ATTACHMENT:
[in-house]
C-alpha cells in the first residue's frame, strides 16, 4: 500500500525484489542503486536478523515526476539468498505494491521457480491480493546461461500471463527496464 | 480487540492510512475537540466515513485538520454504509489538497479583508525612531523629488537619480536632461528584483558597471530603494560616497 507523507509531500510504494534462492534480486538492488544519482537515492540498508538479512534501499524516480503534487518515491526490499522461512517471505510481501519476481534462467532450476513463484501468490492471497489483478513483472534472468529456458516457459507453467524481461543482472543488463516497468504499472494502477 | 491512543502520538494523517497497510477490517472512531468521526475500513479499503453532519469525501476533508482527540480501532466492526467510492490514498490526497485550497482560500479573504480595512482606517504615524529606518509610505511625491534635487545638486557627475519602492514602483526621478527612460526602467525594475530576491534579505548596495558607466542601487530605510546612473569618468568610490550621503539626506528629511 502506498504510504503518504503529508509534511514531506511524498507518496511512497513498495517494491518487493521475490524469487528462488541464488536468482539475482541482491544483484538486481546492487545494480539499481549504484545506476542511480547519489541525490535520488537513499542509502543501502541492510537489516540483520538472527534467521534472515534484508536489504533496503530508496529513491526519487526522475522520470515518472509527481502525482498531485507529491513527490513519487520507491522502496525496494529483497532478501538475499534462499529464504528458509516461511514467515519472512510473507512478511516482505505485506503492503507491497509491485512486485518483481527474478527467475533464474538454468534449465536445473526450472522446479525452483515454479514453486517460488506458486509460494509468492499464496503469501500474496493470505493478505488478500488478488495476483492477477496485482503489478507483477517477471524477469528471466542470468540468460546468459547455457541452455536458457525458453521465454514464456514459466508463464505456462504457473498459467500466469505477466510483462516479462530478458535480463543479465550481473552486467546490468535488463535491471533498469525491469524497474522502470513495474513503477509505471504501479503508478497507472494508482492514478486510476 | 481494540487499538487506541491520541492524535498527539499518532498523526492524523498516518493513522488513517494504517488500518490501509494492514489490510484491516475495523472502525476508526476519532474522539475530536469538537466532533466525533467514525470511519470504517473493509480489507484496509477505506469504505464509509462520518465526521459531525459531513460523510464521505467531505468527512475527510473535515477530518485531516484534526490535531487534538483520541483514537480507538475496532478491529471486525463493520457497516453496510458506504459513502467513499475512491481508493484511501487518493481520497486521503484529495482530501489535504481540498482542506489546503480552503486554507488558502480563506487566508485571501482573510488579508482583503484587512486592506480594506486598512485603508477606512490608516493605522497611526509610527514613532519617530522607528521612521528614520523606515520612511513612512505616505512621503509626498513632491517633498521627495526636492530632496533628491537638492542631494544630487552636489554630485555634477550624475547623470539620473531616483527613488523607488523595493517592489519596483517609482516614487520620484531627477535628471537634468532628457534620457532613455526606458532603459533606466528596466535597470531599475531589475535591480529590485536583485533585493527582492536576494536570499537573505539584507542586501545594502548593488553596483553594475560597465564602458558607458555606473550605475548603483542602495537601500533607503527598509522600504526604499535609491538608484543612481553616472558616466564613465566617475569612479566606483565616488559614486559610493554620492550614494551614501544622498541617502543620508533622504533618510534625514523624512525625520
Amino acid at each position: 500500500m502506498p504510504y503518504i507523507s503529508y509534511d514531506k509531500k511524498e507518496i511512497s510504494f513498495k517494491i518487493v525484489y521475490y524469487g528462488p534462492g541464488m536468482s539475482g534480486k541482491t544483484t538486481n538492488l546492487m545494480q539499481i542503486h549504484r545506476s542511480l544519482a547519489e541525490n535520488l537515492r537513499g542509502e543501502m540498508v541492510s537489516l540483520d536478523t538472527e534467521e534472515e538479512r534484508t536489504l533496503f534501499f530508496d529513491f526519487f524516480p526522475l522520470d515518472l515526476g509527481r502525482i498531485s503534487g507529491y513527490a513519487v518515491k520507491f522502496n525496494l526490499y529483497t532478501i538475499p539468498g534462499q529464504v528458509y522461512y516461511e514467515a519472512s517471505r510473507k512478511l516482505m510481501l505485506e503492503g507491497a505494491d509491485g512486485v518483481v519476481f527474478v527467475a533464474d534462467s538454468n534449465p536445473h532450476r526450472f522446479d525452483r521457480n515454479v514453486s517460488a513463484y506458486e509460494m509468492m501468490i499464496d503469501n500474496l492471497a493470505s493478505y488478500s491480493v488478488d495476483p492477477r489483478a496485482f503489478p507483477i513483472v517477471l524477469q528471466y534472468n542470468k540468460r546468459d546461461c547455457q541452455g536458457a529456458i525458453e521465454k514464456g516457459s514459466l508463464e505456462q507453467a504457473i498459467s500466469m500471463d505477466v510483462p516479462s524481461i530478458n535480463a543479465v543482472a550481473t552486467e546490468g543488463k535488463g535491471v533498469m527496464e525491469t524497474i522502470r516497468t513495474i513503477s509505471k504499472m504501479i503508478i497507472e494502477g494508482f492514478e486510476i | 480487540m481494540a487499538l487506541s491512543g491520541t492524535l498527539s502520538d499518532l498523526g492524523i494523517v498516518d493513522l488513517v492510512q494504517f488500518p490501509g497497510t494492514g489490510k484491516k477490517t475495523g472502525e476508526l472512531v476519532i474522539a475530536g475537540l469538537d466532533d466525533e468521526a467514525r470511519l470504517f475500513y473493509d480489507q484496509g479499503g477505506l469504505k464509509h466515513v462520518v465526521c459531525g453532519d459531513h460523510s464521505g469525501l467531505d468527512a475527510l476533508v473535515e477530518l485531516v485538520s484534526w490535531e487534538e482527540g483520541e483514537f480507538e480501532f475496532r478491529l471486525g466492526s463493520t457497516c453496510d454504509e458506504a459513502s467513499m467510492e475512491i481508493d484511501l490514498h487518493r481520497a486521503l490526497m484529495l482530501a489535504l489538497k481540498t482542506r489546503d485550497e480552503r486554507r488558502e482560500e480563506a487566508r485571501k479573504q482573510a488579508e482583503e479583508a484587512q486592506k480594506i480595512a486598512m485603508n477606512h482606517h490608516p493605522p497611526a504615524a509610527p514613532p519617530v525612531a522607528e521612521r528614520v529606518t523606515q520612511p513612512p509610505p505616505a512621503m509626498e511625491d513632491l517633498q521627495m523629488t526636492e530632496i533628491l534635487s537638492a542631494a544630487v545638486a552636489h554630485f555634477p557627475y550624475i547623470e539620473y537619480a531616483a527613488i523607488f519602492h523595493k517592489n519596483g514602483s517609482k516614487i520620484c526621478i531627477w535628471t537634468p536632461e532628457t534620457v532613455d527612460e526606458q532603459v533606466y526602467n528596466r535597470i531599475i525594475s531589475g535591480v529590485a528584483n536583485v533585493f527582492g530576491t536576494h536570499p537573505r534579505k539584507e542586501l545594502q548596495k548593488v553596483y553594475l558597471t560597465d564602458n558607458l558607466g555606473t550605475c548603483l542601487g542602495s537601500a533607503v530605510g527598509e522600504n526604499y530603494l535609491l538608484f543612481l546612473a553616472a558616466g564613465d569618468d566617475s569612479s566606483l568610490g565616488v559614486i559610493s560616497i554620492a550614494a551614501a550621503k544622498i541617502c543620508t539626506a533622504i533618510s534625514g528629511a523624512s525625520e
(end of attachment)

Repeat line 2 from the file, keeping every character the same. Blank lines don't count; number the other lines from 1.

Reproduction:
C-alpha cells in the first residue's frame, strides 16, 4: 500500500525484489542503486536478523515526476539468498505494491521457480491480493546461461500471463527496464 | 480487540492510512475537540466515513485538520454504509489538497479583508525612531523629488537619480536632461528584483558597471530603494560616497 507523507509531500510504494534462492534480486538492488544519482537515492540498508538479512534501499524516480503534487518515491526490499522461512517471505510481501519476481534462467532450476513463484501468490492471497489483478513483472534472468529456458516457459507453467524481461543482472543488463516497468504499472494502477 | 491512543502520538494523517497497510477490517472512531468521526475500513479499503453532519469525501476533508482527540480501532466492526467510492490514498490526497485550497482560500479573504480595512482606517504615524529606518509610505511625491534635487545638486557627475519602492514602483526621478527612460526602467525594475530576491534579505548596495558607466542601487530605510546612473569618468568610490550621503539626506528629511 502506498504510504503518504503529508509534511514531506511524498507518496511512497513498495517494491518487493521475490524469487528462488541464488536468482539475482541482491544483484538486481546492487545494480539499481549504484545506476542511480547519489541525490535520488537513499542509502543501502541492510537489516540483520538472527534467521534472515534484508536489504533496503530508496529513491526519487526522475522520470515518472509527481502525482498531485507529491513527490513519487520507491522502496525496494529483497532478501538475499534462499529464504528458509516461511514467515519472512510473507512478511516482505505485506503492503507491497509491485512486485518483481527474478527467475533464474538454468534449465536445473526450472522446479525452483515454479514453486517460488506458486509460494509468492499464496503469501500474496493470505493478505488478500488478488495476483492477477496485482503489478507483477517477471524477469528471466542470468540468460546468459547455457541452455536458457525458453521465454514464456514459466508463464505456462504457473498459467500466469505477466510483462516479462530478458535480463543479465550481473552486467546490468535488463535491471533498469525491469524497474522502470513495474513503477509505471504501479503508478497507472494508482492514478486510476 | 481494540487499538487506541491520541492524535498527539499518532498523526492524523498516518493513522488513517494504517488500518490501509494492514489490510484491516475495523472502525476508526476519532474522539475530536469538537466532533466525533467514525470511519470504517473493509480489507484496509477505506469504505464509509462520518465526521459531525459531513460523510464521505467531505468527512475527510473535515477530518485531516484534526490535531487534538483520541483514537480507538475496532478491529471486525463493520457497516453496510458506504459513502467513499475512491481508493484511501487518493481520497486521503484529495482530501489535504481540498482542506489546503480552503486554507488558502480563506487566508485571501482573510488579508482583503484587512486592506480594506486598512485603508477606512490608516493605522497611526509610527514613532519617530522607528521612521528614520523606515520612511513612512505616505512621503509626498513632491517633498521627495526636492530632496533628491537638492542631494544630487552636489554630485555634477550624475547623470539620473531616483527613488523607488523595493517592489519596483517609482516614487520620484531627477535628471537634468532628457534620457532613455526606458532603459533606466528596466535597470531599475531589475535591480529590485536583485533585493527582492536576494536570499537573505539584507542586501545594502548593488553596483553594475560597465564602458558607458555606473550605475548603483542602495537601500533607503527598509522600504526604499535609491538608484543612481553616472558616466564613465566617475569612479566606483565616488559614486559610493554620492550614494551614501544622498541617502543620508533622504533618510534625514523624512525625520